The American Association of Colleges for Teacher Education reports that there have been decreases in degrees earned in specialties with high needs such as a 27% in Science and mathematics, a 44% decrease in foreign languages and a 4% decrease in special education.

At CMS, they’ve seen a large proportion of jobs unfilled in its special education program, which the district calls the exceptional child program.

About 10% of special education teacher jobs in a variety of different classroom environments are unfilled, Associate Superintendent for Student Services Ann White said. In total, there are around 28 job openings for special education teachers.

But on top of that, special education teachers also have teacher assistants who are crucial for students, since some students have a variety of needs like requiring feeding tubes.

“If they did not have that teacher assistant helping them move through their day, they would not be able to access the instruction,” White said. “So it's physical well-being and accessing their education. “

The district is also hiring a new class of special education teacher.

Due to federal laws like the Americans with Disabilities Act, special education teachers have greater paperwork requirements than most other teachers in order to ensure the district is in compliance with those laws.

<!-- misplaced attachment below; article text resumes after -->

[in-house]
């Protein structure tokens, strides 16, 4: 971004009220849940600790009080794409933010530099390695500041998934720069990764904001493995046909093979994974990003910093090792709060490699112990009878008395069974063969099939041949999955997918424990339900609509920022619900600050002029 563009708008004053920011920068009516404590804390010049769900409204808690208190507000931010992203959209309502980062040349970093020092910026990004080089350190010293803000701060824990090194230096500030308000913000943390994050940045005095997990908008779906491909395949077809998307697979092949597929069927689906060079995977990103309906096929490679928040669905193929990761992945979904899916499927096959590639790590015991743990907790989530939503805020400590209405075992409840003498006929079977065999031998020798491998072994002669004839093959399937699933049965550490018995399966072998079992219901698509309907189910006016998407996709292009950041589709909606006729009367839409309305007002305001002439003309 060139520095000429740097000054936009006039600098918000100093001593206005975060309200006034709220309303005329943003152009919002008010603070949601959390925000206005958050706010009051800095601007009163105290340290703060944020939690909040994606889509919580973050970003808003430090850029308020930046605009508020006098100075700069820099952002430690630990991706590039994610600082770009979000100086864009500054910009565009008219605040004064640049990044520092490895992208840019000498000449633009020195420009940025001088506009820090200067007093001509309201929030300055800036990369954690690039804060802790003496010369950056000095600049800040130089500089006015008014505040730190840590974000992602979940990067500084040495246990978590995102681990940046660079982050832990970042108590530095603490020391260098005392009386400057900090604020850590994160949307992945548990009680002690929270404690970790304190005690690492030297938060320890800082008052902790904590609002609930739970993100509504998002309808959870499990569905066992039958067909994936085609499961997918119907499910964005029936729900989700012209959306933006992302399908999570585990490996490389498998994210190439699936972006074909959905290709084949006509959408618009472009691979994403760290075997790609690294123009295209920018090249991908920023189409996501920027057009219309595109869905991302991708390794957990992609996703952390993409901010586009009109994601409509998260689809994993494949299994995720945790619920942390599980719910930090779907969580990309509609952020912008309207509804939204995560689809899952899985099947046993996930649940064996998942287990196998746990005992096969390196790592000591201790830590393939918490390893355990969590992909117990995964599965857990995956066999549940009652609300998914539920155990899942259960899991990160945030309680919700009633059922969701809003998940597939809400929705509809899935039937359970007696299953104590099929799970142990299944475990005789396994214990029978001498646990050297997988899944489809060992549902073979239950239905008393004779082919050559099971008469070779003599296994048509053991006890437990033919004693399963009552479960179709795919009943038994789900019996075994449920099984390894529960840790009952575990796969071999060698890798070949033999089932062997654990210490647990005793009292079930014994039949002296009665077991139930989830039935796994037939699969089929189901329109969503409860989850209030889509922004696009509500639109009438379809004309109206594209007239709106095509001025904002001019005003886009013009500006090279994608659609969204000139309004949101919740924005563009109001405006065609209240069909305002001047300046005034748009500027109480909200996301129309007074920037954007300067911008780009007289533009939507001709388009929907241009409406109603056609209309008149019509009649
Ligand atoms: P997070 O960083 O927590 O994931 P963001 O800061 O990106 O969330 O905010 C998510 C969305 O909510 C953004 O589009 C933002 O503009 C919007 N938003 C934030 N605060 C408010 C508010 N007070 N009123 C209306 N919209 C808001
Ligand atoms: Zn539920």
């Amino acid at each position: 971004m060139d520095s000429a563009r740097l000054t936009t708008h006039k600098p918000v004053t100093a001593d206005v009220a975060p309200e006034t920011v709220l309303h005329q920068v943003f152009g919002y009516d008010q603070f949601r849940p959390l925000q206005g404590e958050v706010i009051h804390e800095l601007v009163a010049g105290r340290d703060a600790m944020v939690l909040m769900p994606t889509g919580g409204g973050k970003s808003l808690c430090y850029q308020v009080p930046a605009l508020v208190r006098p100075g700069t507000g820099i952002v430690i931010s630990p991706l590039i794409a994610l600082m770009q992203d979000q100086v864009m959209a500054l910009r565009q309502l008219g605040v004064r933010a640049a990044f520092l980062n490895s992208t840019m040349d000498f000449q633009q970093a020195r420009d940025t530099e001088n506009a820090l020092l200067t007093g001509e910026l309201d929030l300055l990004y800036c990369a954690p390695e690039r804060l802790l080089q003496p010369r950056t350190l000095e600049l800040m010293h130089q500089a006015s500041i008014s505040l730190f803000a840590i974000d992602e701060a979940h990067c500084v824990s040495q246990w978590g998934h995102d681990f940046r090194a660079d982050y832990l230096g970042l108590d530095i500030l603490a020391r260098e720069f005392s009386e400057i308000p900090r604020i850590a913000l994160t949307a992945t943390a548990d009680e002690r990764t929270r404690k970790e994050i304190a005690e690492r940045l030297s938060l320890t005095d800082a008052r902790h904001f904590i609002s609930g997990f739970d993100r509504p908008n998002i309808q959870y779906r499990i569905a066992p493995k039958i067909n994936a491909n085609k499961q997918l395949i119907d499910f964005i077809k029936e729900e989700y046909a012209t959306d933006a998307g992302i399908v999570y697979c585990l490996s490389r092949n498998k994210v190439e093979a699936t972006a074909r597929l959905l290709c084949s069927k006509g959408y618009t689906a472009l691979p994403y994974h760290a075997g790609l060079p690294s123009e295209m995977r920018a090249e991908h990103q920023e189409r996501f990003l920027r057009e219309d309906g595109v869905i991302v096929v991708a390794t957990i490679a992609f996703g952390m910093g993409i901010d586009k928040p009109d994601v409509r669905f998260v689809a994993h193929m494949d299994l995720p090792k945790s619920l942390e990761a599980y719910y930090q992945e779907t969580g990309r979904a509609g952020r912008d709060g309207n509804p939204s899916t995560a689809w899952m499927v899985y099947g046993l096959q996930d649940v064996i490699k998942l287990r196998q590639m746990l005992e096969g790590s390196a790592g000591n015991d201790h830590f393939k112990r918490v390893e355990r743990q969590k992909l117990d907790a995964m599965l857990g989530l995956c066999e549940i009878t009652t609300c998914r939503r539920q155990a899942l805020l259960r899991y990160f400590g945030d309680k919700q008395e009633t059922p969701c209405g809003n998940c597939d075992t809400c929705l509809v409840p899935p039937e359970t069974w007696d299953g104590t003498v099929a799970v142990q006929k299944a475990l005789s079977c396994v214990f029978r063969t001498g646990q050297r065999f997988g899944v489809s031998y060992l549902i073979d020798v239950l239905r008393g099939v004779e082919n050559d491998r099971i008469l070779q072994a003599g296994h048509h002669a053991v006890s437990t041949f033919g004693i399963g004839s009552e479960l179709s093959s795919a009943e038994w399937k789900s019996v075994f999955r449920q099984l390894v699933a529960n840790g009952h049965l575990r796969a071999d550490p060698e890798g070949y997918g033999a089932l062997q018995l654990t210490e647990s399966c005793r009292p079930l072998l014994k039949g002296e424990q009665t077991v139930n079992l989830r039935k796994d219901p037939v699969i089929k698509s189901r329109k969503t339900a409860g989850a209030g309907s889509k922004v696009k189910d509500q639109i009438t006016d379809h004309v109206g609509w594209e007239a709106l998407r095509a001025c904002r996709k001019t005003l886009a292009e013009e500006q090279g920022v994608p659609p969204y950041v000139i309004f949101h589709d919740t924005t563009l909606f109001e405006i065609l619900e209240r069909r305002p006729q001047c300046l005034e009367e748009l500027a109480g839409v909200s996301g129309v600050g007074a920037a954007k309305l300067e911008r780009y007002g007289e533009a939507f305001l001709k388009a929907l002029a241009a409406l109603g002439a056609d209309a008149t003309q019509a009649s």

“There's other related paperwork that can be distracting and isn't helping them instruct better on a daily basis,” White said.

To help ease that burden, CMS is hiring exceptional child process coordinating teachers. It’s a group of 30 teachers who focus on handling the paperwork for teachers serving students with special needs.

“Because that's taking a thing that is very important and required for compliance and documentation,” Francisco said. “But takes away from why a teacher may be a teacher and may have come to the field in the first place.”

As they try to hire employees for the special education program, White said this package can help make those positions more appealing.

“We know that there's a shortage of teachers nationally, statewide and locally,” White said. “So we've created this great package to attract you to work in CMS.”

The unfilled positions in CMS’s special needs program fit into a larger shortage across the U.S. This year, 48 of all 50 U.S. states reported to the federal government that they’re struggling to fill positions serving students with special needs.

But despite that environment, White is calling out to the community to lend a hand and help the district meet the needs of students and, in turn, the community itself.

“A community is interwoven and the school system doesn't sit separate from the larger community,” White said. When we have a problem, the community has a problem. When the community has a problem, we have a problem.”

So, she’s calling on people in the community to consider the open positions at CMS.

“We need teachers. We need people from the community who care about kids,” White said. “We're looking to the community to try to fill that gap because as one large community, we have to serve our kids because they're part of the whole and they need us… Come help — be a part of serving kids and helping them succeed.”

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Lars Lonnroth is a journalism and political science student at Mercer University in Georgia. He's interning at WFAE.